The Zinalrothorn

Ueli Steck 82 Summits
Climbing the Finsteraarhorn

Ueli Steck approaching the base of the Zinalrothorn on the final snow ridge. The normal route climbs the obvious couloir to the ridge.

The East Face of the Zinalrothorn as seen from the Mattertal, from Randa.

Ueli Steck climbing the last section of rock to the summit, with the Matterhorn behind on the left.

Ueli Steck high on the Southeast Ridge (normal route) of the Zinalrothorn.

Glissading down snowfields with great views of the Matterhorn, Obergabelhorn and Dent Blanche.

The Rothorn Hut

Ueli headed down to Zermatt from the Rothorn Hut.


The Zinalrothorn Southeast Ridge (Regular Route) 4221 meters

A classic Alps 4000 meter peak above Zermatt with both rock and snow climbing

Description : The Zinalrothorn is often done as part of a tour from Zermatt that climbs both the Obergabelhorn and Zinalrothorn in a three day period. However the Zinalrothorn itself can be done as a two day trip, with the first day ascending 1700 meters from the village of Zermatt to the Rothorn Hut, then an early wake up to climb the 1000 meters to the summit. What follows is obvious, 2800 meters of descent back to town. Thankfully, there is often a lot of snow once off the climb and for at least a few hundred meters you can put gravity to work in your favor.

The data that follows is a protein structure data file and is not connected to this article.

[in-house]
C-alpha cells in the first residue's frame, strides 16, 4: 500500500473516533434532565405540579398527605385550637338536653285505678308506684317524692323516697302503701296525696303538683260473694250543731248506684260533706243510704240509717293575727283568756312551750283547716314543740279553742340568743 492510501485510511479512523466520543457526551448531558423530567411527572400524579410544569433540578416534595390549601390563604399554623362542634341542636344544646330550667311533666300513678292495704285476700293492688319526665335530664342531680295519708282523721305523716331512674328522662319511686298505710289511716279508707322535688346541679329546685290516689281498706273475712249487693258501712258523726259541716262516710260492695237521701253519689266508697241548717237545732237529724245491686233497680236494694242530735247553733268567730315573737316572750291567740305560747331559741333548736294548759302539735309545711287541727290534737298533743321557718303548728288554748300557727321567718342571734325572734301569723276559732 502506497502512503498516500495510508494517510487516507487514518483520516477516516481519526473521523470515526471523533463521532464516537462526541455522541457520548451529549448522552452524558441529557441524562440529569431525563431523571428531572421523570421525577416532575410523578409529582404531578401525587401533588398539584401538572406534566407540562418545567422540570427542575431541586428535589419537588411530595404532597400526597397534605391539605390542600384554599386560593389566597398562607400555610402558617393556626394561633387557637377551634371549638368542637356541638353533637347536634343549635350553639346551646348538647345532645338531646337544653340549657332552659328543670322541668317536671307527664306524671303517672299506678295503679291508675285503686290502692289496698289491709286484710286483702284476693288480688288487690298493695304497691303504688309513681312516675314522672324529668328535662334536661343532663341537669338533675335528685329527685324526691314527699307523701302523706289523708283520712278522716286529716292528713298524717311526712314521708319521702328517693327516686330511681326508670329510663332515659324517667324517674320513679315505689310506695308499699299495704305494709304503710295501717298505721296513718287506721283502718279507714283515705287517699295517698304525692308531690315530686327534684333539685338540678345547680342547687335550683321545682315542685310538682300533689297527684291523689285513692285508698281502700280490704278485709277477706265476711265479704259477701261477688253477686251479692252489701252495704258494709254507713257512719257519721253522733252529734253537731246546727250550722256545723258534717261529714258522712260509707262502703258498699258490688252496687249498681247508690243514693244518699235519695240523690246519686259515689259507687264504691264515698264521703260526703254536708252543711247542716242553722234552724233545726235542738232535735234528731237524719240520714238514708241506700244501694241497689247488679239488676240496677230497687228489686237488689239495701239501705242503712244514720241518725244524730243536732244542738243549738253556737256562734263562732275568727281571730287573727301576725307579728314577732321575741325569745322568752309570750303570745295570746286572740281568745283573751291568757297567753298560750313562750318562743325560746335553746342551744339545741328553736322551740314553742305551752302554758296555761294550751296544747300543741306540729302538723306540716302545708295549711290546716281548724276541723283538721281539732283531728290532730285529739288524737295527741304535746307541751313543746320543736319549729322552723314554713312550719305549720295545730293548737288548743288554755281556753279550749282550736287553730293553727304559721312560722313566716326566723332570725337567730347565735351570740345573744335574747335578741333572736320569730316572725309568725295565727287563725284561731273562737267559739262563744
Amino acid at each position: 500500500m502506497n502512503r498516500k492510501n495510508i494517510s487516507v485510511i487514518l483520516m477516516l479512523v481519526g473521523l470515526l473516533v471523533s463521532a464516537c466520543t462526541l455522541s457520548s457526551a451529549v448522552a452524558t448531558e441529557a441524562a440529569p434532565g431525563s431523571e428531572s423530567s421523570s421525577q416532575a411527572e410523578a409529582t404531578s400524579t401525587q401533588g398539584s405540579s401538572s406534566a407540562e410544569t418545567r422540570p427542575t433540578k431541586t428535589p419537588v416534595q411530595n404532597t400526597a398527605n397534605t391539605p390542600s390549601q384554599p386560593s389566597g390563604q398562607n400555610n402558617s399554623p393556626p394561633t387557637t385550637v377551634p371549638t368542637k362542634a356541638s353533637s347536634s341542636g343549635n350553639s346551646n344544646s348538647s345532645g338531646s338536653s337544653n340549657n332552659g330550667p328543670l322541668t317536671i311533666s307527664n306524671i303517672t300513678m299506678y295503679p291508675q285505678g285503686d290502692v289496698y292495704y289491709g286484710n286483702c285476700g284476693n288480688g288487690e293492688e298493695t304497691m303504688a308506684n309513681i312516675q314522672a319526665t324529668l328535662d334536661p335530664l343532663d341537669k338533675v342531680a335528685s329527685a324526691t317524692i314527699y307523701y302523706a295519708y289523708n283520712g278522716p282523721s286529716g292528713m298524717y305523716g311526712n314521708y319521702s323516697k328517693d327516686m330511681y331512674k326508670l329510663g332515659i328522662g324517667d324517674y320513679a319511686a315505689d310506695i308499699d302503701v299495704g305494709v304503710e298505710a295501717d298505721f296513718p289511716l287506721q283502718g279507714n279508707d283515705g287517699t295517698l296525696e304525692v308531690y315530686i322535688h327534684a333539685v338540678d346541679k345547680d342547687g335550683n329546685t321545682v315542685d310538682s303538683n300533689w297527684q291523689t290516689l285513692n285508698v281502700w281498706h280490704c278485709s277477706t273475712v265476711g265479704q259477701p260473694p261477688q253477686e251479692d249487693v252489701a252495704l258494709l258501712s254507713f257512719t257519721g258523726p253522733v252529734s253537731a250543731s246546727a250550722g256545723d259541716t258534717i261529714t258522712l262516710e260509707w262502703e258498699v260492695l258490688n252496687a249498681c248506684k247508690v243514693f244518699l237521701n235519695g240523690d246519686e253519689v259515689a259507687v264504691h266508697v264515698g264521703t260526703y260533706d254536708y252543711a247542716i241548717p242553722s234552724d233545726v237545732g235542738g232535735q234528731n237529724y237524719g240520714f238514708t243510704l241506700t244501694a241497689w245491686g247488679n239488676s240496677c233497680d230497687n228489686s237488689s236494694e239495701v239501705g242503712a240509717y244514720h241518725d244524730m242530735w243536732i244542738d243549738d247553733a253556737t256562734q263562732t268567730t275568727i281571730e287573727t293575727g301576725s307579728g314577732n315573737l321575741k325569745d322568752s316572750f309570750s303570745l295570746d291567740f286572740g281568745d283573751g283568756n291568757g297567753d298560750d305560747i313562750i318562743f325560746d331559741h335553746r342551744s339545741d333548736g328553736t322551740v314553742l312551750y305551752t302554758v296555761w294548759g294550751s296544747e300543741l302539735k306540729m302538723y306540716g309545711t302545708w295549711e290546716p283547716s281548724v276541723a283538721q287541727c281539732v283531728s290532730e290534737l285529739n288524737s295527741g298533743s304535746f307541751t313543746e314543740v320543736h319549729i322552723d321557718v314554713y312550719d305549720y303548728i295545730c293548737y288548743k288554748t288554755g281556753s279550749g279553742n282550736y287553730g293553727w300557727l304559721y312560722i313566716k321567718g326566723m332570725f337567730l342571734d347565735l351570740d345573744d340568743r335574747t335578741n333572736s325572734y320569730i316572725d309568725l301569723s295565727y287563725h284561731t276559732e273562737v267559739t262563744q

In 2015, I climbed the Zinalrothorn in one day, from Zermatt, with Ueli Steck as part of his 82 Summits project. While this may not be the style in which many want to do the route, it does show what is possible for those after a huge day of moving quickly – and for those just seeking route info, it’s all the same.

Most parties leave the Rothorn Hut in the pre-dawn hours and climb up easy glacier and ramps to the final snow ridge that accesses a huge open face on the Zinalrothorn itself. The face is split by an obvious weakness and it is through this gulley that the climb goes, through somewhat broken rock and mixed ice and snow until a steep pitch before accessing the actual southeast ridge.

Once on the ridge, the rock, gneiss, is absolutely perfect and the climbing up to about grade III(~5.4). From the summit, the views take in the entire Wallis, including the Matterhorn, Weisshorn and Monte Rosa. To descend, retrace the climbing route.

On the descent you will once again pass the hut where you can eat, and pick up anything you left from the night before. The trail down to Zermatt is long, but thankfully easy to walk with two solid options for food; the Trift (great torts!) and the Restaurant Edelweiss.

This is both an outstanding tour and classic Alps climb. And again, it can also be done as a three day tour, where first the Obergabelhorn is climbed from the Arbenbiwak via the Arbengrat (AD), descending the Northwest Ridge (AD) to the Wellenkuppe, and then descending the Wellenkuppe (Grade II) to the Rothorn Hut. Day 3 is the Zinalrothorn and descent back to Zermatt.


Start : Zermatt / Finish : Zermatt

Difficulty : AD

Vertical : ~2700 total meters to the summit

Dan’s Tip : Ideally this is done with a very good forecast as there are views that you are not going to want to miss. If you aren’t very experienced in alpine terrain, this route is a real alpine climb with plenty of decision making required. If you aren’t experienced, or don’t know the Alps, hire a mountain guide.

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